Reader, have you followed the Saviour in this ordinance of his own appointment, which he honored by his own example? Have you died to transgression and been buried with your dying Lord in baptism? If not, then we inquire, “Why tarriest thou?” Some say they tremble and hesitate, because it is a very solemn thing to obey this ordinance. True; but is it not a very solemn thing to disregard and neglect it? If we should tremble at the thought of obedience to the divine requirements, much more should we tremble at the thought of disobedience.TOB 131.2

    We invite the young. We believe in baptizing the children when they turn to Jesus, the children’s loving friend. As personified by Wisdom, he says, “Those that seek me early shall find me.” Proverbs 8:17. This is a precious promise; but if you neglect it, you will soon grow beyond it. By and by we may hear him speaking thus: “He that being often reproved hardeneth his neck, shall suddenly be destroyed, and that without remedy.” Proverbs 29:1. Do not think it a hardship to serve the Lord; Wisdom’s “ways are ways of pleasantness, and all her paths are peace.” Proverbs 3:17. There is no peace found in sin. There is no sight more beautiful than to see young people give their hearts to God, and follow their Saviour in baptism. Angels in Heaven as well as saints on earth rejoice at the sight. Do not say that you will wait till you get older; if you are old enough to sin, you are old enough to repent. And remember, too, you are always old enough to die. There is no time for delay. “You know not what a day may bring forth.” Many, very many, have deeply regretted that they put off the work of obeying God. But not one, no, not one of all the multitudes who have served God all their lives, was ever known to utter one word of regret that he early set out to follow his beloved Lord. Come now. “Now is the accepted time.”TOB 132.1

    We invite the middle-aged. How often do those in the prime of life say, “When I get more settled in life, and old age comes on, then I will serve the Lord.” Think what this means. Do you realize what an insult this is to your Creator? what a contempt of the claims of the Saviour? It means that you take pleasure in trampling on the law of the great God; though he is the author of every blessing you enjoy, and has a just right to the affection of your heart and the service of your life, you choose to despise his authority and rob him of that which is justly his, as long as you can do it successfully, or can find pleasure in it. But when you have spent the strength of your manhood or womanhood; when you have insulted the love of God and defied his threatenings as long as you can,—then, when your energies are failing, and your power to work in his cause is gone, you will come to him and offer him the privilege of taking you, a moral wreck, to save you from the consequences of your unutterable folly and wickedness. Do you not wonder that God, the infinitely just God, spares you to pursue such a course? Is it not surprising grace that he ever saves an aged sinner? Are you sure that you will live to carry out your plans; that you will not be cut off in your obstinacy? Is the dear Son of God, who died to open a way of salvation to you, and now pleads his precious blood in your behalf—is he less worthy of your best efforts, of the strength of your manhood, than Satan, who is ever seeking to ensnare you and to lead you on to ruin? Young man, young woman, what are you doing? Whither are you going? Reflect. Stop! your next step may take you beyond the bounds of mercy. Turn now from sin; die, yes, die to the transgression of God’s holy commandments, be buried with your precious Saviour, and rise to live unto God: to enjoy peace—his peace—a peace that passeth all understanding, even in this life, and eternal life and glory in his kingdom. Think of this joy and glory. And can you have it? Yes, you may; but do not delay, for the future has no certainties for you.TOB 132.2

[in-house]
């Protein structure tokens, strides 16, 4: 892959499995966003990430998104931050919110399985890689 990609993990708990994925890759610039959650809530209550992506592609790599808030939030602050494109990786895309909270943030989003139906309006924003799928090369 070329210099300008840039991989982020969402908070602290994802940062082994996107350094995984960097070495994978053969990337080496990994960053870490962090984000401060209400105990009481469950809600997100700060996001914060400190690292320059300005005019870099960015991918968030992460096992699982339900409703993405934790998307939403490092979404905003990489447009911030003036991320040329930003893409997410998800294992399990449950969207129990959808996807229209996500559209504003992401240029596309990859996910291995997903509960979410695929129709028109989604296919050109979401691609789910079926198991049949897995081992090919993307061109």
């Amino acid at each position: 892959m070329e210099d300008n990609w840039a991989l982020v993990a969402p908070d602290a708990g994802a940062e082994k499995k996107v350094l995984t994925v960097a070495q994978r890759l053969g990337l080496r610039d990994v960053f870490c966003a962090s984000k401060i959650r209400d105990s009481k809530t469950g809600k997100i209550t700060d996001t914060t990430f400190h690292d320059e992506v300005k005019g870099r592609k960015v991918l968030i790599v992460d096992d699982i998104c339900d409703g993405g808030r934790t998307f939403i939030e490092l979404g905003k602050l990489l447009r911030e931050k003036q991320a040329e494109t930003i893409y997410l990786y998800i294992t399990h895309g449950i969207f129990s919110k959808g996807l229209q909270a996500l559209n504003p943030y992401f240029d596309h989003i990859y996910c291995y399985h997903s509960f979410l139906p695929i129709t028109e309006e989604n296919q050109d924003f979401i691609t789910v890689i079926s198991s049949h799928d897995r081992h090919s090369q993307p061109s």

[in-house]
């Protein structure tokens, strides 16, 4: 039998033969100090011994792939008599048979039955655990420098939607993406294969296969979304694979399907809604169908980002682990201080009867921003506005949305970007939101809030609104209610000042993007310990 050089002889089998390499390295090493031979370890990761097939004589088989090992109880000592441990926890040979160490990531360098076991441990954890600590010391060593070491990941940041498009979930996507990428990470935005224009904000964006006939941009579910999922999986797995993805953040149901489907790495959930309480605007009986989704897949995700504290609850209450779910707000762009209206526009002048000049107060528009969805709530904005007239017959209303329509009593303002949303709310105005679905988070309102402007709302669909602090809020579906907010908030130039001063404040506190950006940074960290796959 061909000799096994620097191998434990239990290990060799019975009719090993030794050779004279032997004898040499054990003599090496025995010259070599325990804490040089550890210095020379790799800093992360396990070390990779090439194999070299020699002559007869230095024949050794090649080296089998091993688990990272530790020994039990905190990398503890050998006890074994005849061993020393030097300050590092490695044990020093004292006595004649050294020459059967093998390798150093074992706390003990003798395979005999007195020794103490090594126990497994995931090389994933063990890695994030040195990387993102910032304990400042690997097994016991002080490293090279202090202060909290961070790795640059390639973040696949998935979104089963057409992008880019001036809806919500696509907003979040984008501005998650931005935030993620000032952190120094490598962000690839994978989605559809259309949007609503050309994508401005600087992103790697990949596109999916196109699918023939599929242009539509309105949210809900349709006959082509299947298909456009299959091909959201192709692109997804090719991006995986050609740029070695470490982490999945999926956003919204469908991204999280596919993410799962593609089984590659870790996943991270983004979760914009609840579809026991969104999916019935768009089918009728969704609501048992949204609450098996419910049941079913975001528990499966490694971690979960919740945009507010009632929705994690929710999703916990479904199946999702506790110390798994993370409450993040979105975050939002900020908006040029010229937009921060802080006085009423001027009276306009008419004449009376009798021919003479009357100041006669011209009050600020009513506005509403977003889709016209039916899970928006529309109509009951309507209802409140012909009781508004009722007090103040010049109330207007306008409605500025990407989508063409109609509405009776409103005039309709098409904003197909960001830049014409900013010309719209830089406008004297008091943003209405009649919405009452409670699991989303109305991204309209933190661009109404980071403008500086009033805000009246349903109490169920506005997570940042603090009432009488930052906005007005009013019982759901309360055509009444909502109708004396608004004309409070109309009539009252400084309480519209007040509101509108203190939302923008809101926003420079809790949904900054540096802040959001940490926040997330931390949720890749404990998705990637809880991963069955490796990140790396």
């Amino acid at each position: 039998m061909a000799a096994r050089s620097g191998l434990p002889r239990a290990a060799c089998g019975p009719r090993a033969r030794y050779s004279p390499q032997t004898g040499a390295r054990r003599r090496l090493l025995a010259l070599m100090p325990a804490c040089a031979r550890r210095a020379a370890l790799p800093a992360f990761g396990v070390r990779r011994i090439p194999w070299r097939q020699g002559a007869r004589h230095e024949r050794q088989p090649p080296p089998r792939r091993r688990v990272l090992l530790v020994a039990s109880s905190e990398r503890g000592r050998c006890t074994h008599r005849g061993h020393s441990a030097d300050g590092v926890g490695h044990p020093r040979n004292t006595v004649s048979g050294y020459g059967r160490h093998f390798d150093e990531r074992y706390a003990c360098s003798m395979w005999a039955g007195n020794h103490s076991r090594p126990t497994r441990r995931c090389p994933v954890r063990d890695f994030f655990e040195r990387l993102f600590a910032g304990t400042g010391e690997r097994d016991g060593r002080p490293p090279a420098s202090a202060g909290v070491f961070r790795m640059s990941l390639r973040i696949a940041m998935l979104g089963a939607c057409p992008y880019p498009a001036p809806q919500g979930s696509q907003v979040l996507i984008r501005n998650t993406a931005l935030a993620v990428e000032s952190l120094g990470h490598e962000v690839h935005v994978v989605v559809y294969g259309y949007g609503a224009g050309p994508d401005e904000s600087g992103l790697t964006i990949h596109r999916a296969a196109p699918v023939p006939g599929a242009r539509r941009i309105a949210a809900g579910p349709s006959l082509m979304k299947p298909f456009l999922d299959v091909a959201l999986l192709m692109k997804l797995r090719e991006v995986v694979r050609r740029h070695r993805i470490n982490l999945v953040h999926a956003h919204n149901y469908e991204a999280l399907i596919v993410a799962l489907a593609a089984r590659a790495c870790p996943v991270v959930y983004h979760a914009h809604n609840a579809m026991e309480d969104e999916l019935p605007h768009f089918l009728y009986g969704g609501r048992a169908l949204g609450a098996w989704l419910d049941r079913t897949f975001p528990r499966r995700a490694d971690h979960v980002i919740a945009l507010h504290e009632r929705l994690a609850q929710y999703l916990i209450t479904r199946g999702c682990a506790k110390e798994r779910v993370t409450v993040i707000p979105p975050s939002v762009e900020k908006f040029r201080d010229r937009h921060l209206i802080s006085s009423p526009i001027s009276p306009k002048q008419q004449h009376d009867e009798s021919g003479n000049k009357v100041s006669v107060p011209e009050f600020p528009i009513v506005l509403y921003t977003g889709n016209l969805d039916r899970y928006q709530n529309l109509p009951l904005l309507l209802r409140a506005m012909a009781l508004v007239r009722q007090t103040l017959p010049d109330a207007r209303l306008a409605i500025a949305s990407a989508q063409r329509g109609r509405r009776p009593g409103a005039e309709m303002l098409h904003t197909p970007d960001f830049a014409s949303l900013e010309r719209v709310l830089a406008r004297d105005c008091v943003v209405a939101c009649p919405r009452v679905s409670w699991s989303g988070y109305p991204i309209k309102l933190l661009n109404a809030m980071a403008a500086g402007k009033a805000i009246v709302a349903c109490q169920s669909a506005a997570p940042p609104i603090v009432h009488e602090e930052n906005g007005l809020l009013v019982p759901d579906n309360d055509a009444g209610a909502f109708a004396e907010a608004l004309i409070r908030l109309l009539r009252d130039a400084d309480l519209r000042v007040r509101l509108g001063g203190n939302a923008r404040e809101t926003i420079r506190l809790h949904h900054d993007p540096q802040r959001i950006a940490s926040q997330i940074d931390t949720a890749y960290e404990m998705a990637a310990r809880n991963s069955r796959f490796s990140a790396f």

We invite the aged. What excuse can the aged offer for persisting in disobeying God? What hope of this life—what joy of earth—can stand between them and their duty to their Saviour? They will answer that it is hard to repent of a whole life of sin; hard to overcome habits of life so long settled; hard to change the whole current of thought, of feeling, and of action, when all have been so long established. They say, “If I were only young, how easy it would be to give my heart to God. If my sins were not so many, if my heart had not grown so hard in the years of my trifling and folly. Oh that I had repented in my youth! But now I fear it is too late.” Let the youth listen to this and take warning. Too late! it is too late for you to linger, to trifle on the verge of eternity. Too late to waste any more precious time; you have none to spare. Jesus yet calls. Cast yourself on him now, and prove the depth of his love. It may indeed be too late to-morrow. His mercy has followed you all your life. It lingers for you still. You cannot afford to add to the ingratitude of your past life by spurning the last call of mercy.TOB 134.1

    “Let youth in its freshness and bloom, come!
    Let man in the pride of his noon, come!
    Let age on the verge of the tomb, come!”
    “And whosoever will, let him take the water of life freely.”
    TOB 134.2